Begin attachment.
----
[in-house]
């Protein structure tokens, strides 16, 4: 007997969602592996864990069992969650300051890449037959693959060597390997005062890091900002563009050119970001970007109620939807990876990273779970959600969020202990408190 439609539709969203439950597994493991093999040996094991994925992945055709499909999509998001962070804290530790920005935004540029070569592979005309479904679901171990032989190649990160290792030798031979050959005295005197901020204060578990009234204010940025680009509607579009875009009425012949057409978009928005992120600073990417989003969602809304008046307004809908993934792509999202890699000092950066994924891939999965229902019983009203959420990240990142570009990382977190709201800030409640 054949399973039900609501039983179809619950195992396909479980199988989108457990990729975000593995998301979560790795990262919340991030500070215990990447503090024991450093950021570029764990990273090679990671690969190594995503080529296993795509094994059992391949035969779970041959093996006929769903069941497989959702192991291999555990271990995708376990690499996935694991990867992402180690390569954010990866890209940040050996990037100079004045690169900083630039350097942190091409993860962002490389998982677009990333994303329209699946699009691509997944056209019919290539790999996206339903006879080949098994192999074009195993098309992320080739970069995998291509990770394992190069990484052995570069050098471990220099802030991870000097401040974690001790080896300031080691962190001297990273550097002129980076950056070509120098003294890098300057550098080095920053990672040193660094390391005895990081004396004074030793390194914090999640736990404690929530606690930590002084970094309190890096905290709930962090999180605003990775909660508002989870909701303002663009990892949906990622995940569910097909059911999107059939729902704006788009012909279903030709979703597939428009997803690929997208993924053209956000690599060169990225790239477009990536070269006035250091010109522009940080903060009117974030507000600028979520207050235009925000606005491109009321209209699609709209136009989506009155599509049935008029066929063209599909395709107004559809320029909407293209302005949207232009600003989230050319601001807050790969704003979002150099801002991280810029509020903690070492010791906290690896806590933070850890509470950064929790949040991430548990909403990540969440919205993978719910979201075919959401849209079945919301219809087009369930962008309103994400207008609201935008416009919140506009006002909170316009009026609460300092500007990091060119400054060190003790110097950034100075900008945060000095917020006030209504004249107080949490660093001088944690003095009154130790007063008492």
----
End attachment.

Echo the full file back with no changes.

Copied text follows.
[in-house]
């Protein structure tokens, strides 16, 4: 007997969602592996864990069992969650300051890449037959693959060597390997005062890091900002563009050119970001970007109620939807990876990273779970959600969020202990408190 439609539709969203439950597994493991093999040996094991994925992945055709499909999509998001962070804290530790920005935004540029070569592979005309479904679901171990032989190649990160290792030798031979050959005295005197901020204060578990009234204010940025680009509607579009875009009425012949057409978009928005992120600073990417989003969602809304008046307004809908993934792509999202890699000092950066994924891939999965229902019983009203959420990240990142570009990382977190709201800030409640 054949399973039900609501039983179809619950195992396909479980199988989108457990990729975000593995998301979560790795990262919340991030500070215990990447503090024991450093950021570029764990990273090679990671690969190594995503080529296993795509094994059992391949035969779970041959093996006929769903069941497989959702192991291999555990271990995708376990690499996935694991990867992402180690390569954010990866890209940040050996990037100079004045690169900083630039350097942190091409993860962002490389998982677009990333994303329209699946699009691509997944056209019919290539790999996206339903006879080949098994192999074009195993098309992320080739970069995998291509990770394992190069990484052995570069050098471990220099802030991870000097401040974690001790080896300031080691962190001297990273550097002129980076950056070509120098003294890098300057550098080095920053990672040193660094390391005895990081004396004074030793390194914090999640736990404690929530606690930590002084970094309190890096905290709930962090999180605003990775909660508002989870909701303002663009990892949906990622995940569910097909059911999107059939729902704006788009012909279903030709979703597939428009997803690929997208993924053209956000690599060169990225790239477009990536070269006035250091010109522009940080903060009117974030507000600028979520207050235009925000606005491109009321209209699609709209136009989506009155599509049935008029066929063209599909395709107004559809320029909407293209302005949207232009600003989230050319601001807050790969704003979002150099801002991280810029509020903690070492010791906290690896806590933070850890509470950064929790949040991430548990909403990540969440919205993978719910979201075919959401849209079945919301219809087009369930962008309103994400207008609201935008416009919140506009006002909170316009009026609460300092500007990091060119400054060190003790110097950034100075900008945060000095917020006030209504004249107080949490660093001088944690003095009154130790007063008492």